Our having good policies will only be valuable if we get elected, and to do that the first requirement is the attention and then the approval of literally millions whose votes do not depend on minutiae but on your “political big picture”. Our party (except for the last few months) gets little exposure in the Media, and that means that for our prosperity our conferences are especially important occasions — almost the only time we get looked at by the voters we haven’t yet got.

  • I agree with Tony Greaves and others. The process simply isn’t fit for purpose.

    Just to restate the obvious about the context: Labour has fallen into full civil war, the Tories are splitting into two, have put their faith in unicorns and become hostage to the far right. They will not long survive contact with reality.

    In all the long years that Liberals have dreamed of returning as a party of government there has never been such an opening – not even close.

    And yet … Lib Dem support still owes more to ‘none-of-the-above’ than any vision of a better future for the party hasn’t articulated any – just a mass of well-intentioned but disjointed detail. And that tracks back to the flawed design of the party’s policy process.

    We live in a representative democracy so the people who MUST lead are the MPs, the party leader and various spokespeople. As politicians, the key skill they require is the ability to simultaneously listen and lead, to articulate a vision and be practical, to be straight but cunning.

    Committees can do none of these things for they embody a top-down, process-heavy and slow approach; over 30 years’ experience tells us this simply doesn’t work. So why do we still do it this way? Conformity to tradition is no excuse (not to mention conflicting with the preamble to the constitution).

    Moreover, in opposition our elected politicians are little more than spokespeople for others’ policies and so don’t get the experience they need to survive in a rough world. In government, the ponderous policy making process breaks down completely and so we get naïve and inexperienced ministers falling into every trap set for them.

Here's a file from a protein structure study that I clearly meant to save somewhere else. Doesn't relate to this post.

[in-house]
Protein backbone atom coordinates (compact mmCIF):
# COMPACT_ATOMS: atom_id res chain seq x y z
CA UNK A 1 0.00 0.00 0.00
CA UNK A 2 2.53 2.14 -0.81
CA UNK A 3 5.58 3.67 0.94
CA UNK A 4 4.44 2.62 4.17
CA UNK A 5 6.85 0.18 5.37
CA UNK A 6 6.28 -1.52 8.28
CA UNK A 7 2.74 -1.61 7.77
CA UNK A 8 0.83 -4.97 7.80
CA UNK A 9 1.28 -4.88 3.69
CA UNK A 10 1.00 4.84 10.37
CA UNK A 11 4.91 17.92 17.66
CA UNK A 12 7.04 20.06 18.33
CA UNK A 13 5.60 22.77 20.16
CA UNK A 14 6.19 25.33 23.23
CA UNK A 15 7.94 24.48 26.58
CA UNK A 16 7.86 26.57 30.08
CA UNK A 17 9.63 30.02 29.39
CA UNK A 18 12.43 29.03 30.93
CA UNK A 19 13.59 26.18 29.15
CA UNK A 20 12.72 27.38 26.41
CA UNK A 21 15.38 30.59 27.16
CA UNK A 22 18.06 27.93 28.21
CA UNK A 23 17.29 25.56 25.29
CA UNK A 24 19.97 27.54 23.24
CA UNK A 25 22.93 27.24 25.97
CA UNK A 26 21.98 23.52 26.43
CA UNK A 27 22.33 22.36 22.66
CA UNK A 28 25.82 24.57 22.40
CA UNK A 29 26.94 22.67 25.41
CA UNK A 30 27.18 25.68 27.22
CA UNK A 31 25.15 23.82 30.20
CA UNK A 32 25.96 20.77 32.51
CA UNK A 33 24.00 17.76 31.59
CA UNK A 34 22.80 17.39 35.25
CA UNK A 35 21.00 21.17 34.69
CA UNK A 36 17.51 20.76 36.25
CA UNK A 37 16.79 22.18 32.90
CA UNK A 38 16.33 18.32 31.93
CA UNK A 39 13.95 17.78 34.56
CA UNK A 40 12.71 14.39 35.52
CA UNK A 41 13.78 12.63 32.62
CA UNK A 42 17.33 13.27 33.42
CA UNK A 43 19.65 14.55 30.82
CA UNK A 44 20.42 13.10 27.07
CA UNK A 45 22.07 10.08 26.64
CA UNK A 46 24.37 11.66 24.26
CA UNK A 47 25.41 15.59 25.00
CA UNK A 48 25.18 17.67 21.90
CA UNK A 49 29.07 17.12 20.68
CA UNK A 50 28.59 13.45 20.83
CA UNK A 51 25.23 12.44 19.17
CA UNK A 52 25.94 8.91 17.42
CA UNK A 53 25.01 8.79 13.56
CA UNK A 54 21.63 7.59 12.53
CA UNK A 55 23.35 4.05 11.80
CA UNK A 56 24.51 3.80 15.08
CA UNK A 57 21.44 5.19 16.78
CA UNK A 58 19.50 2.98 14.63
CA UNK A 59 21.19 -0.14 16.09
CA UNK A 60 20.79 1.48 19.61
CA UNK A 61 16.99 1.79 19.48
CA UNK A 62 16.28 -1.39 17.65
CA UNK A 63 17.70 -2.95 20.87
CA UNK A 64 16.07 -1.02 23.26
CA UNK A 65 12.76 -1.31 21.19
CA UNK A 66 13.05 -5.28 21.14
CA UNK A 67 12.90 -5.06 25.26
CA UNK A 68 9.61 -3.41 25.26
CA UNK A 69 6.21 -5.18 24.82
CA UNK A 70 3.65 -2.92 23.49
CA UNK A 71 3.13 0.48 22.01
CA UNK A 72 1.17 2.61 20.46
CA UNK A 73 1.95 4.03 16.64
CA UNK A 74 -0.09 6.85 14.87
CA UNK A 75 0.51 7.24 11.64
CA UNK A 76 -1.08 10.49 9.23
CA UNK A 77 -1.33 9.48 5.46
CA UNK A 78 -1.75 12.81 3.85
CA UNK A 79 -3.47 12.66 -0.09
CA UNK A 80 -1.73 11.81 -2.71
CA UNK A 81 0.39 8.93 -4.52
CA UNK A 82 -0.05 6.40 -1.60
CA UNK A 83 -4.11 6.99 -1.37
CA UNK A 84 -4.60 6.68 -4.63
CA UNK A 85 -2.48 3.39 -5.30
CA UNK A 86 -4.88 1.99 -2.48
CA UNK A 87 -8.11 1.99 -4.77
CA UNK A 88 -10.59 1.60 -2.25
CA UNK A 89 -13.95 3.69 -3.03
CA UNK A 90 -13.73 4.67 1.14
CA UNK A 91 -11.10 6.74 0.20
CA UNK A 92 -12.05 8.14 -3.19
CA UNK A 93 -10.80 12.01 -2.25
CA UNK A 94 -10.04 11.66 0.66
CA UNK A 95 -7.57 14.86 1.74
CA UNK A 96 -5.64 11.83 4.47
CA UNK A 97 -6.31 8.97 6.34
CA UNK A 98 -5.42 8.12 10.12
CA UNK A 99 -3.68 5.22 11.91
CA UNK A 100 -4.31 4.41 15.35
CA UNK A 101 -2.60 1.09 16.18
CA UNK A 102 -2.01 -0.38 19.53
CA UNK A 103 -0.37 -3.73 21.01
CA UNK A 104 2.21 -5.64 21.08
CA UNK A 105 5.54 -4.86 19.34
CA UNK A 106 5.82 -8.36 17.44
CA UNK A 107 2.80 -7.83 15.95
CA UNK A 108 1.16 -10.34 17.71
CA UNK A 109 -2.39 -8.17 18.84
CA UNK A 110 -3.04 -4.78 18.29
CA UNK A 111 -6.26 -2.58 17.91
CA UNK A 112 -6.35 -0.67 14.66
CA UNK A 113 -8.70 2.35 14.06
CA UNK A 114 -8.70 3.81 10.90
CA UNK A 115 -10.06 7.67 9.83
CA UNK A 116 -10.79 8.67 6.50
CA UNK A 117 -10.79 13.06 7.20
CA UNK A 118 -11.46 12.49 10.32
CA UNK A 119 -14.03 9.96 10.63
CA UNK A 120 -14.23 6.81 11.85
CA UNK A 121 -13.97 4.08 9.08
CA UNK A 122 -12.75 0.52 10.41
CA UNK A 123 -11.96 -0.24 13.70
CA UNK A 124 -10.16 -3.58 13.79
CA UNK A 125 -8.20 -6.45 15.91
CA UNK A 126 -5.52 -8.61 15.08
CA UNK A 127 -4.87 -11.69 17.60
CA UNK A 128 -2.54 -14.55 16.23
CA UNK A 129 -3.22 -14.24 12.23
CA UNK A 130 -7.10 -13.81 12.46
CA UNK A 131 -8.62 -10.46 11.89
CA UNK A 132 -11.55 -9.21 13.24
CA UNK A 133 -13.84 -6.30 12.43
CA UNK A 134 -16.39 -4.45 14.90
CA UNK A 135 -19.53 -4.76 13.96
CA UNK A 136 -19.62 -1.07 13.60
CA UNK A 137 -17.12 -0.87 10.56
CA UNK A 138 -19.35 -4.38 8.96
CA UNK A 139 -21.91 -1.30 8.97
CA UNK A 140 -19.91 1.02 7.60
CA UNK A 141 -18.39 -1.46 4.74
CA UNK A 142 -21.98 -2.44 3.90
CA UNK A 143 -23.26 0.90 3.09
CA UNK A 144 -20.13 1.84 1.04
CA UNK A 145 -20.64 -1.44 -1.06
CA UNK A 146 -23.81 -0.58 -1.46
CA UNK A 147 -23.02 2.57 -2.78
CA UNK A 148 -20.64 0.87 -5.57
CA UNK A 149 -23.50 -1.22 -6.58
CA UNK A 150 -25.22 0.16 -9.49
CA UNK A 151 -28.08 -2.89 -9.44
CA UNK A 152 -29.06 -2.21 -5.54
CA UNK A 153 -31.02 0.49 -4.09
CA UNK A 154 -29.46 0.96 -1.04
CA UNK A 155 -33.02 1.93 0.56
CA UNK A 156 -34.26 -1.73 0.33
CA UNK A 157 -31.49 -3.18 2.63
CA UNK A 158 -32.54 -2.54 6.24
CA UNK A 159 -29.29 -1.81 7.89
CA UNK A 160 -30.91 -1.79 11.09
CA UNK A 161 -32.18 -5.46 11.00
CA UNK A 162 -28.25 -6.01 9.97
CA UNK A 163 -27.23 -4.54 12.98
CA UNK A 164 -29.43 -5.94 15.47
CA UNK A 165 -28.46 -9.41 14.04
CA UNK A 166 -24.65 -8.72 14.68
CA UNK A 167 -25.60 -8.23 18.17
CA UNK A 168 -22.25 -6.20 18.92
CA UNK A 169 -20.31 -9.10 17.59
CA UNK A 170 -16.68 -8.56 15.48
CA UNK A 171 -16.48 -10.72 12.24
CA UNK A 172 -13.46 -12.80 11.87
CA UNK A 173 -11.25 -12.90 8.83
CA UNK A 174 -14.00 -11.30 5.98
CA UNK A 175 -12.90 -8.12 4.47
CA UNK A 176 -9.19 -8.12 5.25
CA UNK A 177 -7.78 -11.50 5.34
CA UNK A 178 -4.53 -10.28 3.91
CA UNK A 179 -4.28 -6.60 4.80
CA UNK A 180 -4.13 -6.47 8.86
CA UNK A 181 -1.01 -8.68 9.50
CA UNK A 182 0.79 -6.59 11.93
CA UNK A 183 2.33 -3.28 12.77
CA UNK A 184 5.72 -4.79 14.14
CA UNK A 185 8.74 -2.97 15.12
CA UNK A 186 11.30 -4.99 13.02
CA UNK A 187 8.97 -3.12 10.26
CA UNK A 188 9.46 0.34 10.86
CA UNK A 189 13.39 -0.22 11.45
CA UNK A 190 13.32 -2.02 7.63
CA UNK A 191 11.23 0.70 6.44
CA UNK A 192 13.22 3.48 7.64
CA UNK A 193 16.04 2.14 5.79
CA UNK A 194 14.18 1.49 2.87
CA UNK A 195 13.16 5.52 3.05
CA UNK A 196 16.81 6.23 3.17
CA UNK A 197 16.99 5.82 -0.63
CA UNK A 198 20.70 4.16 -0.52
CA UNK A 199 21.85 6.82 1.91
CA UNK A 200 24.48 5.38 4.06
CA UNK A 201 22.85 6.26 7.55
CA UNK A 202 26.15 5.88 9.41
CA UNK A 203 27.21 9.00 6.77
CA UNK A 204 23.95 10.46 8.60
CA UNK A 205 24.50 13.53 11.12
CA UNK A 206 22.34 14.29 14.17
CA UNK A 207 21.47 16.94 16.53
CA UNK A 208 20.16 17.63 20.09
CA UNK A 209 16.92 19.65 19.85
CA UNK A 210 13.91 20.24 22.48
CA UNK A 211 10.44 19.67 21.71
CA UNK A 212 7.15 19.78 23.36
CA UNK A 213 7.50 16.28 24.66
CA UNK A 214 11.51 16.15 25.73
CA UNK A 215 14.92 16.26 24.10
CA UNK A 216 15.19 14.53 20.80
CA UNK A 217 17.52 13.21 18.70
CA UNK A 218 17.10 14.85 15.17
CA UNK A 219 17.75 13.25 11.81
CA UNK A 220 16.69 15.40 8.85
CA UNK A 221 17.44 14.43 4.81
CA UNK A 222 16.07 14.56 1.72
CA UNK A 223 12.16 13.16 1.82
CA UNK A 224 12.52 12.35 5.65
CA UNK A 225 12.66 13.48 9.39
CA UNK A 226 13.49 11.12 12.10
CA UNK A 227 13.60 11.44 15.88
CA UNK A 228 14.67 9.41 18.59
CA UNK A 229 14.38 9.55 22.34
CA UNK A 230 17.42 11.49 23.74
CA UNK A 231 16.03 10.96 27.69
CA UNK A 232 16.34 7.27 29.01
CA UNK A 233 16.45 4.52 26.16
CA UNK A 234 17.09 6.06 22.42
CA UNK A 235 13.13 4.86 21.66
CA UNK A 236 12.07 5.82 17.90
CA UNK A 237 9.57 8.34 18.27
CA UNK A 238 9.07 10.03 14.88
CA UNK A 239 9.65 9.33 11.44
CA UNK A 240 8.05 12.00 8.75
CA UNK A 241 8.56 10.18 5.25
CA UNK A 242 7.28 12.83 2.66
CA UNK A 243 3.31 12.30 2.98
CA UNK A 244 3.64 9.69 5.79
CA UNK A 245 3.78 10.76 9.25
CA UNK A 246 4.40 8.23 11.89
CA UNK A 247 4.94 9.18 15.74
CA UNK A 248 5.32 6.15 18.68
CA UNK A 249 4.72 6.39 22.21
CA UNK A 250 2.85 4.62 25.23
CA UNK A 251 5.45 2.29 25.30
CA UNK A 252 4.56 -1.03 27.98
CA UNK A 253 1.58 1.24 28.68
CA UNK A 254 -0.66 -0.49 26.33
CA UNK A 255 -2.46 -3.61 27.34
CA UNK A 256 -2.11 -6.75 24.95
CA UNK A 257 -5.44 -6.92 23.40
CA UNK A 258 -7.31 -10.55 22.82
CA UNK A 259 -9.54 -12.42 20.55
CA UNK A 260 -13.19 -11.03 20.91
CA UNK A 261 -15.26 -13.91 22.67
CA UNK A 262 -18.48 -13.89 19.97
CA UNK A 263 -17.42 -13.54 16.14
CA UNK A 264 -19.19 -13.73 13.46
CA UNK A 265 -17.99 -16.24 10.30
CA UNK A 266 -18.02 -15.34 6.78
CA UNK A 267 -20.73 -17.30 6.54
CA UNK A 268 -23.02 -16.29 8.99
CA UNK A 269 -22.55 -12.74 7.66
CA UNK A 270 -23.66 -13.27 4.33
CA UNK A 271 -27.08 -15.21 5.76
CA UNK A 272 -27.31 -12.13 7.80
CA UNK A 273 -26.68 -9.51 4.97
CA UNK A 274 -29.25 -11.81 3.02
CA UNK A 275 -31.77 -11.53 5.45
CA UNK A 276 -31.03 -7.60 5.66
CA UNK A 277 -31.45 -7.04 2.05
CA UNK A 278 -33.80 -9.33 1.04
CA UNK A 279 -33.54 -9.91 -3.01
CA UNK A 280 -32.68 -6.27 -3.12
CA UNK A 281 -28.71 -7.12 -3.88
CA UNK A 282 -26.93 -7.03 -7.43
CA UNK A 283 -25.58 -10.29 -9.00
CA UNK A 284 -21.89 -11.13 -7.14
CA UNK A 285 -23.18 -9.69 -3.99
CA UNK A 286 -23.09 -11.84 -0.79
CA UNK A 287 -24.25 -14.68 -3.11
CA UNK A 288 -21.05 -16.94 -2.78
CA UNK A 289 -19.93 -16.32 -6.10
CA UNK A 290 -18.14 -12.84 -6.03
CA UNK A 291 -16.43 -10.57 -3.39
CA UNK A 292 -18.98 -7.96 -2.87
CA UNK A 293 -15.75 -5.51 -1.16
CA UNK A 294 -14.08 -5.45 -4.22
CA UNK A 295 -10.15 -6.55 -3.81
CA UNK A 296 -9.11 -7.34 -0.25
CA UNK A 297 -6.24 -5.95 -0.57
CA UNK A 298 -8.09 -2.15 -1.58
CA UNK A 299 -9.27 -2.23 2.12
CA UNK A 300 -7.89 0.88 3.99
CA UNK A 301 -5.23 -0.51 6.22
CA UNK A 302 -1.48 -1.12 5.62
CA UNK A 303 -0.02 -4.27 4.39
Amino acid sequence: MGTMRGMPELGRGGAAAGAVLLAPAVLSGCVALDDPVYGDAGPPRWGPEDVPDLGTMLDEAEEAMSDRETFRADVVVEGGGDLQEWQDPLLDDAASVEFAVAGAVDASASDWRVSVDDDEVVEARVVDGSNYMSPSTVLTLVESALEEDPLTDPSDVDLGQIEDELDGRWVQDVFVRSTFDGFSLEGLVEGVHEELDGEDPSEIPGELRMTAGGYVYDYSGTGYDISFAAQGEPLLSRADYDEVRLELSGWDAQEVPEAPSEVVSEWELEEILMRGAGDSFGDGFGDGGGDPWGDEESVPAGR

It would be better by far to treat them like football managers – give freedom to develop their talents but hold them to account and summarily depose them the moment they lose the plot and/or go off piste. Very few politicians know when they have outlived their usefulness, so they have to be pushed; the party is NOT a vehicle for anyone’s personal ambition.

  • “We must take power away from the members and give it to the MPs” is certainly an unusual argument to be put forth by a liberal…

  • Andy Hinton 12th Jul '19 - 9:33pm

    There have, for years, been voices in the Lib Dems decrying our “slow, bureacratic, process-heavy” committee-driven structure, and saying that if only the party could throw off the dead hand of these democratic encumberances, we could seize the public imagination with a bit of bold, big picture, visionary leadership.

    And then in the last few years, there was a steady stream of people outside of our party, who had decided that whilst the Lib Dems were obviously an embarrassing mess who couldn’t possibly be the answer, nonetheless what Britain needed was a New Centrist Party, with An Exciting New Centrist Vision! And lo, they were founded. Admittedly, many of them (the Renews, the Advances, the Volts) face an uphill struggle in terms of cut-through and being seen as relevant, so you can argue that they are an unfair comparison.